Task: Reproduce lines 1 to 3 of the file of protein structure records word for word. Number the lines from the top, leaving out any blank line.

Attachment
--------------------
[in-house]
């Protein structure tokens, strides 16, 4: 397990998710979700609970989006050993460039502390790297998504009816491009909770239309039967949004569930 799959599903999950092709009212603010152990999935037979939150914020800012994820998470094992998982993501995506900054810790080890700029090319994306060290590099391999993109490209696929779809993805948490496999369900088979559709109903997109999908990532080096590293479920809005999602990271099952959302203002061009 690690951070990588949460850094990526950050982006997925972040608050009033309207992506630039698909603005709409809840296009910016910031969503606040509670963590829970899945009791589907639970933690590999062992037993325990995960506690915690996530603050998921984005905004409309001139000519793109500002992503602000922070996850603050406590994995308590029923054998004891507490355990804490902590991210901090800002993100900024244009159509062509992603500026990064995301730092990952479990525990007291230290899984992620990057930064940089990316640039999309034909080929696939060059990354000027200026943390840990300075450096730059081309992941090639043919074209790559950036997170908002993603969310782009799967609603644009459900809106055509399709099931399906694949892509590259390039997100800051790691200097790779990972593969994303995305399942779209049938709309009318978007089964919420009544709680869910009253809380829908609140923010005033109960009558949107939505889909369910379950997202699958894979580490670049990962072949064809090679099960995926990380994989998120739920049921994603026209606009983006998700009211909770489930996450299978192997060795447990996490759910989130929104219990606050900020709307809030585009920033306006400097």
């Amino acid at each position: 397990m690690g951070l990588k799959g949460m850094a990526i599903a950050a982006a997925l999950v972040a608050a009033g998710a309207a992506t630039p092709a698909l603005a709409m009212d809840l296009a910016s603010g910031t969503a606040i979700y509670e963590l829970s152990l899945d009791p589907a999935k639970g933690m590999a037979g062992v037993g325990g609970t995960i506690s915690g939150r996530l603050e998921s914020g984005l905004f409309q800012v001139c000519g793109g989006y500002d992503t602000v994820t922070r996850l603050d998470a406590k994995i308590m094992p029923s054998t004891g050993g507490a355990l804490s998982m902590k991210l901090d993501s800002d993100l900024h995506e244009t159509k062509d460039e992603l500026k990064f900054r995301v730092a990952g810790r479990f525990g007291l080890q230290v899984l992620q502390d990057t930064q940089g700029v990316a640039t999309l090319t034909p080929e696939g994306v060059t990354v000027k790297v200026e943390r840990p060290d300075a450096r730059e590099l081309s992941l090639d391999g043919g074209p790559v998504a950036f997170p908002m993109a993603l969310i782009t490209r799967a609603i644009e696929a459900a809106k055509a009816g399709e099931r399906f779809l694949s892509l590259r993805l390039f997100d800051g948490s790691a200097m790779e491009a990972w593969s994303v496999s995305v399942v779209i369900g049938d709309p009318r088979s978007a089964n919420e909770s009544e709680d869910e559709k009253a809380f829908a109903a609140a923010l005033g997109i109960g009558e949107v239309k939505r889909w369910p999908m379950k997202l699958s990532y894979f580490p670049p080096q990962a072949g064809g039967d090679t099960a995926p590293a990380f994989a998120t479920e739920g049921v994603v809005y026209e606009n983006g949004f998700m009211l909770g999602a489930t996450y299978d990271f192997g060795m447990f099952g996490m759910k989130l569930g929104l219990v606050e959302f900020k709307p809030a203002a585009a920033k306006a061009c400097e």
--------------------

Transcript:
[in-house]
């Protein structure tokens, strides 16, 4: 397990998710979700609970989006050993460039502390790297998504009816491009909770239309039967949004569930 799959599903999950092709009212603010152990999935037979939150914020800012994820998470094992998982993501995506900054810790080890700029090319994306060290590099391999993109490209696929779809993805948490496999369900088979559709109903997109999908990532080096590293479920809005999602990271099952959302203002061009 690690951070990588949460850094990526950050982006997925972040608050009033309207992506630039698909603005709409809840296009910016910031969503606040509670963590829970899945009791589907639970933690590999062992037993325990995960506690915690996530603050998921984005905004409309001139000519793109500002992503602000922070996850603050406590994995308590029923054998004891507490355990804490902590991210901090800002993100900024244009159509062509992603500026990064995301730092990952479990525990007291230290899984992620990057930064940089990316640039999309034909080929696939060059990354000027200026943390840990300075450096730059081309992941090639043919074209790559950036997170908002993603969310782009799967609603644009459900809106055509399709099931399906694949892509590259390039997100800051790691200097790779990972593969994303995305399942779209049938709309009318978007089964919420009544709680869910009253809380829908609140923010005033109960009558949107939505889909369910379950997202699958894979580490670049990962072949064809090679099960995926990380994989998120739920049921994603026209606009983006998700009211909770489930996450299978192997060795447990996490759910989130929104219990606050900020709307809030585009920033306006400097």
């Amino acid at each position: 397990m690690g951070l990588k799959g949460m850094a990526i599903a950050a982006a997925l999950v972040a608050a009033g998710a309207a992506t630039p092709a698909l603005a709409m009212d809840l296009a910016s603010g910031t969503a606040i979700y509670e963590l829970s152990l899945d009791p589907a999935k639970g933690m590999a037979g062992v037993g325990g609970t995960i506690s915690g939150r996530l603050e998921s914020g984005l905004f409309q800012v001139c000519g793109g989006y500002d992503t602000v994820t922070r996850l603050d998470a406590k994995i308590m094992p029923s054998t004891g050993g507490a355990l804490s998982m902590k991210l901090d993501s800002d993100l900024h995506e244009t159509k062509d460039e992603l500026k990064f900054r995301v730092a990952g810790r479990f525990g007291l080890q230290v899984l992620q502390d990057t930064q940089g700029v990316a640039t999309l090319t034909p080929e696939g994306v060059t990354v000027k790297v200026e943390r840990p060290d300075a450096r730059e590099l081309s992941l090639d391999g043919g074209p790559v998504a950036f997170p908002m993109a993603l969310i782009t490209r799967a609603i644009e696929a459900a809106k055509a009816g399709e099931r399906f779809l694949s892509l590259r993805l390039f997100d800051g948490s790691a200097m790779e491009a990972w593969s994303v496999s995305v399942v779209i369900g049938d709309p009318r088979s978007a089964n919420e909770s009544e709680d869910e559709k009253a809380f829908a109903a609140a923010l005033g997109i109960g009558e949107v239309k939505r889909w369910p999908m379950k997202l699958s990532y894979f580490p670049p080096q990962a072949g064809g039967d090679t099960a995926p590293a990380f994989a998120t479920e739920g049921v994603v809005y026209e606009n983006g949004f998700m009211l909770g999602a489930t996450y299978d990271f192997g060795m447990f099952g996490m759910k989130l569930g929104l219990v606050e959302f900020k709307p809030a203002a585009a920033k306006a061009c400097e």